sanction of that committee, as it was an attempt to create a title to an immense tract of land where no title had ever been granted to the claimants. He further said that a majority of the committee believed the whole proposition was wrong and that no part of the resolution ought to be passed.
The entire debate on the resolution shows that the intent of Congress was first to protect the actual settlers upon these lands and then permit the remainder of the grant to be used by the State to make good the titles given by sale of lands, by the State, to purchasers and settlers and to quiet the titles.
On the 7th of April, 1862, the General Assembly of Iowa passed a joint resolution requesting Congress to grant or confirm to the State all of the odd numbered sections known as river lands to the north line of the State to be used in paying the just claims assumed by the State against the Des Moines River improvement and in building a railroad along said river.
In compliance with this resolution Congress passed the following act which was approved on the 12th of July, 1862:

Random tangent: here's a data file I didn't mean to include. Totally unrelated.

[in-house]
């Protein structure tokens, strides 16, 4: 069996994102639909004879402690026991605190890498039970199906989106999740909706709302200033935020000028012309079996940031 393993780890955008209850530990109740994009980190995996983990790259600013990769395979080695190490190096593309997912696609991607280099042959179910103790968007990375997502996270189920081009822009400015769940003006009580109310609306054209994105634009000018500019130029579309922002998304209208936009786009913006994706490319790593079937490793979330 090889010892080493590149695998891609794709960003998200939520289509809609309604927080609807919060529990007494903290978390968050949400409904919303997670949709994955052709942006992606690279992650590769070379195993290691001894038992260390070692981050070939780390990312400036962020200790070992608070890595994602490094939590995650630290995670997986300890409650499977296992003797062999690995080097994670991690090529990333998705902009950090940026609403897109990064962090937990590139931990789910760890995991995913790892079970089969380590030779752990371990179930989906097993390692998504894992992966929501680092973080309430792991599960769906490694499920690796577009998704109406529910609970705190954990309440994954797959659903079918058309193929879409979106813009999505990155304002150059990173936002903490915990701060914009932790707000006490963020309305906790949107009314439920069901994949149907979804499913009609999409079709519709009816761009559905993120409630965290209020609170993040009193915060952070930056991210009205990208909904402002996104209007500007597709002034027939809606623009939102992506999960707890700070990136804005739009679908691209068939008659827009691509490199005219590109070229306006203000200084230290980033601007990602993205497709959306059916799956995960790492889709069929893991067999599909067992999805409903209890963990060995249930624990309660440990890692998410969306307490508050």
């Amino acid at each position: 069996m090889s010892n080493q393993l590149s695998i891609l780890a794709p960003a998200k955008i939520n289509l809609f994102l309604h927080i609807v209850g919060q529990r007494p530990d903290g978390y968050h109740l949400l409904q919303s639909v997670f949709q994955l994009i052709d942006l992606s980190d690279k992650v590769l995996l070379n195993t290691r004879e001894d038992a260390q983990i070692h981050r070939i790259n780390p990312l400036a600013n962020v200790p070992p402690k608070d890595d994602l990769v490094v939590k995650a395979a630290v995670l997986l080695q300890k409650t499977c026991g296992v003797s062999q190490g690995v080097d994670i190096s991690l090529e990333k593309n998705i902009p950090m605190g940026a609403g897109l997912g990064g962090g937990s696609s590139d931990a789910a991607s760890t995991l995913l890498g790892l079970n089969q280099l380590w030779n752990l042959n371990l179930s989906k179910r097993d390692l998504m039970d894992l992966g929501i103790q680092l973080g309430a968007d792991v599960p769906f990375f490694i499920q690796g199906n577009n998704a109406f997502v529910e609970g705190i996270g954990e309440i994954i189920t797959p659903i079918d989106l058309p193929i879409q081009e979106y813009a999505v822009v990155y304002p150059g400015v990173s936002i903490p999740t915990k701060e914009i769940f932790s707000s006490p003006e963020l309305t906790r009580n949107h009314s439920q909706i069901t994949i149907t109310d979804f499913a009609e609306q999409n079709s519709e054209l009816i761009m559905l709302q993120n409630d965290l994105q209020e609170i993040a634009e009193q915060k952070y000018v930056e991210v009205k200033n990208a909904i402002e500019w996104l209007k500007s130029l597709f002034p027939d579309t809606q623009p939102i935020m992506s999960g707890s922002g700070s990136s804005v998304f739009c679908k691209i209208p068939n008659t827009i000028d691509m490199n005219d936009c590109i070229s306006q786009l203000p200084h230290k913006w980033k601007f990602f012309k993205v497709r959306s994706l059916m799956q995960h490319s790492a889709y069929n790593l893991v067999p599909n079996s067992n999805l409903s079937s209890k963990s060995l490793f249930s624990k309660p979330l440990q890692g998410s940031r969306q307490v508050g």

“That the grant of lands to the then Territory of Iowa, for the improvement of the Des Moines River, made by Act of August 8th, 1846, is hereby extended to include the alternate sections designated by odd numbers, lying within five miles of said river, between the Raccoon Fork and the northern boundary of the State; such lands are to be held and applied in accordance with the provisions of the original grant, except that the consent of Congress is hereby given to the application of a portion thereof to aid in the construction of the Keokuk, Des Moines and Minnesota Railroad, in accordance with the provisions of the act of the General Assembly of Iowa, approved March 22, 1858. If any of the said lands shall have been sold or otherwise disposed of by the United States before the passage of this act; except those released by the United States to the grantees of the State of Iowa under joint resolution of March 2d, 1861, the Secretary of the Interior is hereby directed to set apart an equal amount of lands within said State to be certified in lieu thereof. Provided, that if the State shall have sold and conveyed any portion of lands lying within the limits of this grant, the title of which has proved invalid, any lands which shall be